[cap-talk] What do CAs contribute...to anything?

marcs marcs at skyhunter.com
Thu Feb 10 00:01:33 EST 2005


> Which brings us back to what value added can a CA
> offer with its CA-signed certs.  Well, I don't think there
> is a limit to that.  I think if Verisign wants to offer a premium
> service that guaruntees no phishing, then they should be able to do 
> so.  And they could so with a little help from the browsers.
> 
...
> But, that's not to tar all CAs with the same brush,
> nor the concept.  It happens that the TTP concept
> was missemployed.  We are going through a period
> of re-evaluation of the role of the CA, and may
> emerge as a useful member of the net community,
> or it may disappear.

Contemplating the nature of a long term solution, I think we might be able
to create a consensus that unforgeable identities have an important role to
play. But we sure don't have a consensus about the role a CA might play :-)

For better or for worse, I am going to ramble around the issues of trust and
CAs for several messages. I believe that in the long term CAs have no role
to play, and that in the short term CAs have no role to play. But I don't
expect to get consensus on that. I  would be happy to get some consensus on
the issues we would consider to ascertain whether they have a role to play
:-)

To start this ramble, I would like to go back to carefully examine the term
"trust". We have used it several different ways (several of us, including
myself, have used it several different ways in a single paragraph, argh :-)
I believe that David is correct to keep kicking us to use the term "trust"
only in the context of a particular entity for a particular purpose. 

It seems likely that everyone would agree that an unforgeable identity is
meaningless and useless by itself. I submit with less confidence of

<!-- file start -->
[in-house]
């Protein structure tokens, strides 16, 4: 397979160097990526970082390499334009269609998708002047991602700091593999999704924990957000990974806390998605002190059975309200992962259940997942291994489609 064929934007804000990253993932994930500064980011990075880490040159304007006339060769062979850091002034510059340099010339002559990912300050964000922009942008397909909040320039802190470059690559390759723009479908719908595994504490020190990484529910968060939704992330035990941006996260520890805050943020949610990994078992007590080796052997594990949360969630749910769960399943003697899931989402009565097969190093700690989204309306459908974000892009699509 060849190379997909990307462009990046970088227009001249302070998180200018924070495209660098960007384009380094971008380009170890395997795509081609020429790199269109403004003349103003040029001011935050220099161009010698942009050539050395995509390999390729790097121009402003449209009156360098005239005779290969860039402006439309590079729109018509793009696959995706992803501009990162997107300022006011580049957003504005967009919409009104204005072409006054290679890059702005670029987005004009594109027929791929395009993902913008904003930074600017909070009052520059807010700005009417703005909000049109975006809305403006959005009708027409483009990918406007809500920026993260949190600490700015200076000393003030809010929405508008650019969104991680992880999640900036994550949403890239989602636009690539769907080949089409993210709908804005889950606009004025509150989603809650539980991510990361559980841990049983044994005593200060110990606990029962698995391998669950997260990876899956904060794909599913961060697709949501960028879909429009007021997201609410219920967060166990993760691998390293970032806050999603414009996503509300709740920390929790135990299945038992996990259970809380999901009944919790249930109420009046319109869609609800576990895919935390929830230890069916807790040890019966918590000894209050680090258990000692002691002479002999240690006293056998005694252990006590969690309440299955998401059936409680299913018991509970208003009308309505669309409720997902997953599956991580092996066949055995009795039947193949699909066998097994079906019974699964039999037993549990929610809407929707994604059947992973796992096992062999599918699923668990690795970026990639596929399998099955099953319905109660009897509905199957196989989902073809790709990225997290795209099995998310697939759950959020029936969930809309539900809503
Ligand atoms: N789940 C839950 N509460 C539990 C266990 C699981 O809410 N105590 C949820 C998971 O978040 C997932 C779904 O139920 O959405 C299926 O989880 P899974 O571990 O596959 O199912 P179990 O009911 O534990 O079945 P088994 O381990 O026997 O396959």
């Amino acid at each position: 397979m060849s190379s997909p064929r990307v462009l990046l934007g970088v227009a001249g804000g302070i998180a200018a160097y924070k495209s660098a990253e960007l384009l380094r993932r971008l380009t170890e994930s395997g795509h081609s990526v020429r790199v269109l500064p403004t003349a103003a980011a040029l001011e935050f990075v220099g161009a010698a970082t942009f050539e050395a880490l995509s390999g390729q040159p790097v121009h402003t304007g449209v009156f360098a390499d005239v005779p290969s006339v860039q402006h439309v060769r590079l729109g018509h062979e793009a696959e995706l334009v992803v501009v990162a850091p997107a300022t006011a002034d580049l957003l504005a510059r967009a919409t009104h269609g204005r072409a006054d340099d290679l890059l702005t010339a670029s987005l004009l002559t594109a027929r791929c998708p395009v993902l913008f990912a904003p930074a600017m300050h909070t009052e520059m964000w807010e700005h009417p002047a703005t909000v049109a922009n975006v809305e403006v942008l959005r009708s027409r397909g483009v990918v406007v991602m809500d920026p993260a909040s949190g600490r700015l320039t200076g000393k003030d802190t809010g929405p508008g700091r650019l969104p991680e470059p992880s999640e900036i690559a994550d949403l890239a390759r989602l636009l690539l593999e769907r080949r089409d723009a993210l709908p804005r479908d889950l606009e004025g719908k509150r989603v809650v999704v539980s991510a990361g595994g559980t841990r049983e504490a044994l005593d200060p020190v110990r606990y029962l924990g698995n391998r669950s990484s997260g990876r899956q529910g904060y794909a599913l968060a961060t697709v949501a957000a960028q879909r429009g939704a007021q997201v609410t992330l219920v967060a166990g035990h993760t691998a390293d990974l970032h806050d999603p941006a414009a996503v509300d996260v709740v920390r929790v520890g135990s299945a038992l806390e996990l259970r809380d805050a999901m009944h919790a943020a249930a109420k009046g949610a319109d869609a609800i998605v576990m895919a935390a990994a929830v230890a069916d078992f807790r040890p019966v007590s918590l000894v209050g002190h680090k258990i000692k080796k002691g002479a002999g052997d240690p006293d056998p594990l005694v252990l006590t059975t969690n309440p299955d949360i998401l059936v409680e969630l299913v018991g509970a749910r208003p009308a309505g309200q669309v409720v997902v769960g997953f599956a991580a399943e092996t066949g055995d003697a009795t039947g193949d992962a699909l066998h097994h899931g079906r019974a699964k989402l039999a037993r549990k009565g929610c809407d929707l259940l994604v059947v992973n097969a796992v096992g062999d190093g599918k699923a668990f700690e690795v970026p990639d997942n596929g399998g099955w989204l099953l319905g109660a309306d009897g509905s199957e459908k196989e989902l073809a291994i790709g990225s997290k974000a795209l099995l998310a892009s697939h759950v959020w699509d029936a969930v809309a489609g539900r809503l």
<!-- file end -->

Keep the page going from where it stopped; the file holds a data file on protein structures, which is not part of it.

agreement that, more specifically, it is useless until it is associated
specifically with a set of purposeful trust relationships: I trust ID X to
transfer money. I trust Brand Y to give me a good recommendation about
whether or not to buy a car from Brand Z. 

We can have unforgeable ids without CAs. If one agrees with the assertions
up to here, then the next important question is, once you've got an
unforgeable id, how do you  associate the id with a purposeful trust
relationship? Given this general question, the correct question to ask about
CAs is, what do CAs contribute to associating the id with such purposeful
trust relationships? CAs do not, standing there and dealing in "trust",
directly help with purposeful trust. Whatever impact they have on purposeful
trust is indirect.

I will, in succeeding emails, look at this through a couple different
lenses. I will take a look at the history of unique ids and how trust
relationships were associated with them, noting that humans have built quite
nice id+trust systems without CAs at times. I will look at a possible path
to a world without CAs that travels through a short term solution that
includes CAs. I will look at the hurdles that CAs must overcome to be
accepted, compare those to the hurdles a pet name system must overcome to be
accepted. I will submit for consideration some justifications for the belief
that CAs face much worse hurdles than pet names, that pet names are
necessarily a part of the long term solution, that CAs are not a part of the
long term solution, and because of their special hurdles, they are even a
bad idea for a short term solution.

No hope of consensus on the whole sequence, of course :-)

--marcs





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